Dyneema and Spectra the 2 fibers syn rope is made from both have a very low melting point. I don't recall the actual temp. I do know, for Spectra at least, you can melt a it by rubbing 2 strands against each other under moderate hand pressure. So any thing that would reduce friction like Teflon and decrease heat would great.
Here is a quote form winchline.com - "The Viking Fire Line is made from Samson's Tec-12 (Technora Aramid Fiber) with Critical temperature of 450 F and melting or char point at 900 F, you will never have to worry about melting this line to your winch drum. "
I'm not sure what the melt point of the standard Amsteel Blue is though.
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  #18  
Old 04-21-2006, 07:54 AM
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Quote:
Originally Posted by Snorkel 1
Here is a quote form winchline.com - "The Viking Fire Line is made from Samson's Tec-12 (Technora Aramid Fiber) with Critical temperature of 450 F and melting or char point at 900 F, you will never have to worry about melting this line to your winch drum. "
I'm not sure what the melt point of the standard Amsteel Blue is though.

Amsteel Blue is rated at 275*F melting point. The only possible time you could generate that much heat would be winching out. Even then it would take an extended amount of power out winch time. Automotive winches, especially large ones, just don't have fast enough line speed to friction heat the line unless what ever you sliding the line accross has traction such as rubber or soft plastic.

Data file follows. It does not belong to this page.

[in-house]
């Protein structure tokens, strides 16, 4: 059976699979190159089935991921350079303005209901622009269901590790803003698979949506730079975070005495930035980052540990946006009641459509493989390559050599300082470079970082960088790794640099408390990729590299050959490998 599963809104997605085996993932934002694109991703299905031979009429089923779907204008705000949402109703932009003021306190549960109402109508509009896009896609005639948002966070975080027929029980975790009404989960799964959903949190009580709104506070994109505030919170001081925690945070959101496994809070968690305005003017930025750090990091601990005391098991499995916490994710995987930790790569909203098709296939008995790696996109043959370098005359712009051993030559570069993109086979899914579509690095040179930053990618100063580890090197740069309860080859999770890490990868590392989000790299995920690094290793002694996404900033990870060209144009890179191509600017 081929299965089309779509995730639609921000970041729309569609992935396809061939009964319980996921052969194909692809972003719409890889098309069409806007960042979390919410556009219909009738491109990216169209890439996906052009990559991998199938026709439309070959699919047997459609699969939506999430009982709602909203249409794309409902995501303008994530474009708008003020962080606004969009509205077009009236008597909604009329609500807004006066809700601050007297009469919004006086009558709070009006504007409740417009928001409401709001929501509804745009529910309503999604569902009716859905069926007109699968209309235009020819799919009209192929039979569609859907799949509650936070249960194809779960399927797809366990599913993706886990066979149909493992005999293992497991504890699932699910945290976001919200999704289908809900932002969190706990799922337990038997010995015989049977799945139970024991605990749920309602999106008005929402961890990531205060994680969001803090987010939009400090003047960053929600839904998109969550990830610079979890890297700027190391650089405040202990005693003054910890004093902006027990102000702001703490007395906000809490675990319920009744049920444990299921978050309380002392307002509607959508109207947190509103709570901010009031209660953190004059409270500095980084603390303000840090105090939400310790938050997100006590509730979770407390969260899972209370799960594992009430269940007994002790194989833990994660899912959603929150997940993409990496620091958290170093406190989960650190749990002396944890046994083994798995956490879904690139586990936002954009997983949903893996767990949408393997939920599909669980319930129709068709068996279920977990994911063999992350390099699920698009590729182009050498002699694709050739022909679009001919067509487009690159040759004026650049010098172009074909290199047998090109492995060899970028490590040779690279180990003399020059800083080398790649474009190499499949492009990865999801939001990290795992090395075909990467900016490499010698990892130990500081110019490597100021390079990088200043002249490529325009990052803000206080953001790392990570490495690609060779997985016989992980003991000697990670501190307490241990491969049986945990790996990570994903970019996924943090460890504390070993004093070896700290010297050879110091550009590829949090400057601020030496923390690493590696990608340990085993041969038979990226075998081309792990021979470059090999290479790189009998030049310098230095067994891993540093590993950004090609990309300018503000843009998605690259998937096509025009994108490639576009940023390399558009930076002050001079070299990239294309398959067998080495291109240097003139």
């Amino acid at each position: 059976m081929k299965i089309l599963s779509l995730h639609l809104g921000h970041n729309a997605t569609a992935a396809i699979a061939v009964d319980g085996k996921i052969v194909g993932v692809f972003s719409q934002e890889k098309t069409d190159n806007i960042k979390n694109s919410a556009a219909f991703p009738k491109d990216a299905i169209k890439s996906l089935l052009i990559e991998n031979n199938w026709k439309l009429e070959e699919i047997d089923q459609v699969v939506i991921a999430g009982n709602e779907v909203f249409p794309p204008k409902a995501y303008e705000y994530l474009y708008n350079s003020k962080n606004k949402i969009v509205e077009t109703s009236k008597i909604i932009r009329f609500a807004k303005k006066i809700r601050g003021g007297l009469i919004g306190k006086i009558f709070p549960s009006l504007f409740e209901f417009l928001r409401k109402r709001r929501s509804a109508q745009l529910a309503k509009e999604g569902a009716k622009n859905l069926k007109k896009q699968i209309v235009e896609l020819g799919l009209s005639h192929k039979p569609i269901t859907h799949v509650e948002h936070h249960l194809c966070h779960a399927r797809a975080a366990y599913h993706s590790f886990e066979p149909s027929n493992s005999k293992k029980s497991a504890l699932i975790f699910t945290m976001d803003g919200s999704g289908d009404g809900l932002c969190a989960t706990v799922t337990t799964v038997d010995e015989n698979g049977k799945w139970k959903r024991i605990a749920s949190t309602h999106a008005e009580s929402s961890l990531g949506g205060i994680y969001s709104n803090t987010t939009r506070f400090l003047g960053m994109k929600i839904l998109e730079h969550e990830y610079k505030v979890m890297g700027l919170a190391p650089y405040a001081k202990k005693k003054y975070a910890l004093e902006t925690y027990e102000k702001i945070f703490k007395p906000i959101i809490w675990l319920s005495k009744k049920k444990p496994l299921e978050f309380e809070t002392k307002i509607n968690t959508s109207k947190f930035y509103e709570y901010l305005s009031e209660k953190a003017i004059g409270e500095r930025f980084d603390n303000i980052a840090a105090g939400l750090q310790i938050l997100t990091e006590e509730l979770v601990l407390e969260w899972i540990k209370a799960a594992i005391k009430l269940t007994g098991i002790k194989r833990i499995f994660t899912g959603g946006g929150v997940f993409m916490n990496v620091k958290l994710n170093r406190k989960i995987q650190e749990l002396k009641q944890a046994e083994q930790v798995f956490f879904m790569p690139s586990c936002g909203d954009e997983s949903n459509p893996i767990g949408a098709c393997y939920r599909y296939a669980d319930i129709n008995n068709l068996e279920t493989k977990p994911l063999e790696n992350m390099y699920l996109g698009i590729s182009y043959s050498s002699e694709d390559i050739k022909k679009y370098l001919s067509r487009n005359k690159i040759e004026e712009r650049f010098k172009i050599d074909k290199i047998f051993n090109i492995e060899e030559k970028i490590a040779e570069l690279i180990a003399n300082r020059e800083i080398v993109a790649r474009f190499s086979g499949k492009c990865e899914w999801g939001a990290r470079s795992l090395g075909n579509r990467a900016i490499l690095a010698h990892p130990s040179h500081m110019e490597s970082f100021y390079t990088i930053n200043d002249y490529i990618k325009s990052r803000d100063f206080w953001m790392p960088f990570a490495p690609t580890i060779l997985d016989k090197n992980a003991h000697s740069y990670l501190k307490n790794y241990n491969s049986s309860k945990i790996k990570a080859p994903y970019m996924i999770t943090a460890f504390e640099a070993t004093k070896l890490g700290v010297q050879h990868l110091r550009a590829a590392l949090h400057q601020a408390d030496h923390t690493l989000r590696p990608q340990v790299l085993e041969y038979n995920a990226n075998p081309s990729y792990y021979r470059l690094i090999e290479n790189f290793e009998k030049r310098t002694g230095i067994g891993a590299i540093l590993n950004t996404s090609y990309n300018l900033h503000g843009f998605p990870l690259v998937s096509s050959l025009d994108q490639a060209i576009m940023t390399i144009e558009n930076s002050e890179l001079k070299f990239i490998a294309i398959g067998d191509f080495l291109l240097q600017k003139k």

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  #19  
Old 04-21-2006, 02:13 PM
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One thing that concerns me is, in situations that would cause a winch to heat up, the steel cable wound on the drum would act as a heat sink, drawing heat build up away from the winch. Synthetic line would act as an insulator and may have been a contributing factor in Bill Burke's experience with the 1st wrap melting.